Coleman v. Nojera et al

Filing 10

ORDER DISMISSING CASE Without Prejudice. The Clerk of Court is directed to enter judgment accordingly and close this case. No other documents may be filed in this now-closed case. If Plaintiff wishes to pursue his claims, he must file a complaint and satisfy the matter of the filing fee in a new case. Signed by Judge Gloria M. Navarro on 7/8/2024. (Copies have been distributed pursuant to the NEF - MAM)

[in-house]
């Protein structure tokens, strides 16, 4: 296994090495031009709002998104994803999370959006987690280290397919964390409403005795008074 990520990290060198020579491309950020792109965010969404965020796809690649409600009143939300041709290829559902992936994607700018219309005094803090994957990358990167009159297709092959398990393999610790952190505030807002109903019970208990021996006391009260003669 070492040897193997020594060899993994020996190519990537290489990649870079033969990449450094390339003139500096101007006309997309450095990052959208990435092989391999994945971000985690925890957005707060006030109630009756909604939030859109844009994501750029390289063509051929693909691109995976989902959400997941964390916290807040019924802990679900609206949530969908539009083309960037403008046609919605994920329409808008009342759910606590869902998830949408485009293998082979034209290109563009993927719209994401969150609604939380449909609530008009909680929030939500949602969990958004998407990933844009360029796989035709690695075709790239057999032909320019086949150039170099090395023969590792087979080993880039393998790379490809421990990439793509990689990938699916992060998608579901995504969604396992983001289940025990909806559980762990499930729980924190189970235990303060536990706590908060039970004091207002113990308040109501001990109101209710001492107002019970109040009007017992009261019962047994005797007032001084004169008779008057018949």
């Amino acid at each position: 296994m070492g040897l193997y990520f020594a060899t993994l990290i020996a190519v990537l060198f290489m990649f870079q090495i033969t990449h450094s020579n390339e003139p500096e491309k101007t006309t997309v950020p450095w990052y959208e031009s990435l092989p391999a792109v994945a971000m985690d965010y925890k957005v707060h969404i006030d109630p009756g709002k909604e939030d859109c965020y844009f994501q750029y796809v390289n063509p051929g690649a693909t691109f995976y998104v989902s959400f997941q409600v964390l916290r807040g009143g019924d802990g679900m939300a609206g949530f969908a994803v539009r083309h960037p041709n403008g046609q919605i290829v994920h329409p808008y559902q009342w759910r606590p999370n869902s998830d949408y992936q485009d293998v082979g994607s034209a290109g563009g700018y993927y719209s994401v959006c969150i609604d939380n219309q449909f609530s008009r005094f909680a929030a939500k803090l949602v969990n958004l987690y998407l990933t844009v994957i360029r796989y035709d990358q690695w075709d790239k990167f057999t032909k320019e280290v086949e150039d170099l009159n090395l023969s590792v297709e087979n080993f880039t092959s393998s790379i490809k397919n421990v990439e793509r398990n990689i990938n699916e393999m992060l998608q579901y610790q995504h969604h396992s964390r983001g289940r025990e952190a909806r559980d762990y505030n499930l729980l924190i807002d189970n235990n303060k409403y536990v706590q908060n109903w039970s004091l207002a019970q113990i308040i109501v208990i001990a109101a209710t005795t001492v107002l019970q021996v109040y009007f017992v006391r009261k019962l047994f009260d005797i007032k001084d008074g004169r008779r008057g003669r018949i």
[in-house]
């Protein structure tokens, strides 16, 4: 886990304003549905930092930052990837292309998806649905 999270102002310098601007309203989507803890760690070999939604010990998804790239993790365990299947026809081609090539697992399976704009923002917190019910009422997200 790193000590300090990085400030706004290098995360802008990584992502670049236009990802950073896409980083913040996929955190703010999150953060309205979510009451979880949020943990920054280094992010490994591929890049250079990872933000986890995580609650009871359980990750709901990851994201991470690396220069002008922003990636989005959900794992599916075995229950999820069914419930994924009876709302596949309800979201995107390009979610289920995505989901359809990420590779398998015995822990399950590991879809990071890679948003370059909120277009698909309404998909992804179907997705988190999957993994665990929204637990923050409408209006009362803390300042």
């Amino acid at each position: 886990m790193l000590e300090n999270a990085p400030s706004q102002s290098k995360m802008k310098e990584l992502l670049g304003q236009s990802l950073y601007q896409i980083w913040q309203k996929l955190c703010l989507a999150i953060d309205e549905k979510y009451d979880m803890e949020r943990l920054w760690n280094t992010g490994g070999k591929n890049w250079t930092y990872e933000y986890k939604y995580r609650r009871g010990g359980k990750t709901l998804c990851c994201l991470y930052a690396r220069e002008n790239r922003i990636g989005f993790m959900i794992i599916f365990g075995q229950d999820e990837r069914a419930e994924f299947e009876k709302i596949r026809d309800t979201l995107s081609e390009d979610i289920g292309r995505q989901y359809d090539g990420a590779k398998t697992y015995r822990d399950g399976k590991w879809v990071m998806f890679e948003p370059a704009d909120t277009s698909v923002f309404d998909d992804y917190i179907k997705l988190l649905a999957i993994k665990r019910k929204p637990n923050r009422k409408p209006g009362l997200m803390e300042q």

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1 UNITED STATES DISTRICT COURT 2 DISTRICT OF NEVADA 3 MATTHEW A. COLEMAN, Case No. 2:23-cv-01531-GMN-NJK 4 Plaintiff, 6 ORDER v. 5 GABRIEL NAJERA, et al., Defendants. 7 8 9 Plaintiff Matthew A. Coleman brings this civil-rights action under 42 U.S.C. § 1983 10 to redress constitutional violations that he claims he suffered while incarcerated. (ECF 11 No. 9). On May 31, 2024, this Court ordered Plaintiff to file an amended complaint and 12 to file an application to proceed in forma pauperis for a non-prisoner or pay the $402 filing 13 fee within 30 days from the date of that order. (ECF No. 8 at 8). The Court warned Plaintiff 14 that the action could be dismissed if he failed to timely comply with that deadline. (Id.) 15 That deadline expired, and Plaintiff did not file an amended complaint, file an application 16 to proceed in forma pauperis, pay the filing fee, move for an extension, or otherwise 17 respond. 18 I. 19 DISCUSSION District courts have the inherent power to control their dockets and “[i]n the 20 exercise of that power, they may impose sanctions including, where appropriate . . . 21 22 dismissal” of a case. Thompson v. Hous. Auth. of City of Los Angeles, 782 F.2d 829, 831 (9th Cir. 1986). A court may dismiss an action based on a party’s failure to obey a court 23 order or comply with local rules. See Carey v. King, 856 F.2d 1439, 1440-41 (9th Cir. 24 1988) (affirming dismissal for failure to comply with local rule requiring pro se plaintiffs to 25 keep court apprised of address); Malone v. U.S. Postal Service, 833 F.2d 128, 130 (9th 26 Cir. 1987) (dismissal for failure to comply with court order). In determining whether to 27 28 dismiss an action on one of these grounds, the Court must consider: (1) the public’s interest in expeditious resolution of litigation; (2) the Court’s need to manage its docket; 1 (3) the risk of prejudice to the defendants; (4) the public policy favoring disposition of 2 cases on their merits; and (5) the availability of less drastic alternatives. See In re 3 Phenylpropanolamine Prod. Liab. Litig., 460 F.3d 1217, 1226 (9th Cir. 2006) (quoting 4 Malone, 833 F.2d at 130). 5 The first two factors, the public’s interest in expeditiously resolving this litigation 6 and the Court’s interest in managing its docket, weigh in favor of dismissing Plaintiff’s 7 claims. The third factor, risk of prejudice to defendants, also weighs in favor of dismissal 8 because a presumption of injury arises from the occurrence of unreasonable delay in filing 9 a pleading ordered by the court or prosecuting an action. See Anderson v. Air West, 542 10 F.2d 522, 524 (9th Cir. 1976). The fourth factor—the public policy favoring disposition of 11 cases on their merits—is greatly outweighed by the factors favoring dismissal. 12 The fifth factor requires the Court to consider whether less drastic alternatives can 13 be used to correct the party’s failure that brought about the Court’s need to consider 14 dismissal. See Yourish v. Cal. Amplifier, 191 F.3d 983, 992 (9th Cir. 1999) (explaining 15 that considering less drastic alternatives before the party has disobeyed a court order 16 does not satisfy this factor); accord Pagtalunan v. Galaza, 291 F.3d 639, 643 & n.4 (9th 17 Cir. 2002) (explaining that “the persuasive force of” earlier Ninth Circuit cases that 18 “implicitly accepted pursuit of less drastic alternatives prior to disobedience of the court’s 19 order as satisfying this element[,]” i.e., like the “initial granting of leave to amend coupled 20 with the warning of dismissal for failure to comply[,]” have been “eroded” by Yourish). 21 Courts “need not exhaust every sanction short of dismissal before finally dismissing a 22 case, but must explore possible and meaningful alternatives.” Henderson v. Duncan, 779 23 F.2d 1421, 1424 (9th Cir. 1986). Because this action cannot realistically proceed until 24 and unless Plaintiff files an amended complaint and satisfies the matter of the filing fee, 25 the only alternative is to enter a second order setting another deadline. But the reality of 26 repeating an ignored order is that it often only delays the inevitable and squanders the 27 Court’s finite resources. The circumstances here do not indicate that this case will be an 28 exception: there is no hint that Plaintiff needs additional time or evidence that he did not 2 1 receive the Court’s screening order. Setting another deadline is not a meaningful 2 alternative given these circumstances. So the fifth factor favors dismissal. 3 II. CONCLUSION 4 Having thoroughly considered these dismissal factors, the Court finds that they 5 weigh in favor of dismissal. It is therefore ordered that this action is dismissed without 6 prejudice based on Plaintiff’s failure to file an amended complaint and satisfy the matter 7 of the filing fee in compliance with this Court’s May 31, 2024, order. The Clerk of Court 8 is directed to enter judgment accordingly and close this case. No other documents may 9 be filed in this now-closed case. If Plaintiff wishes to pursue his claims, he must file a 10 complaint and satisfy the matter of the filing fee in a new case. 11 12 8 day of July 2024. DATED THIS ___ 13 ___ 14 Gloria M. Navarro, Judge United States District Court 15 16 17 18 19 20 21 22 23 24 25 26 27 28 3

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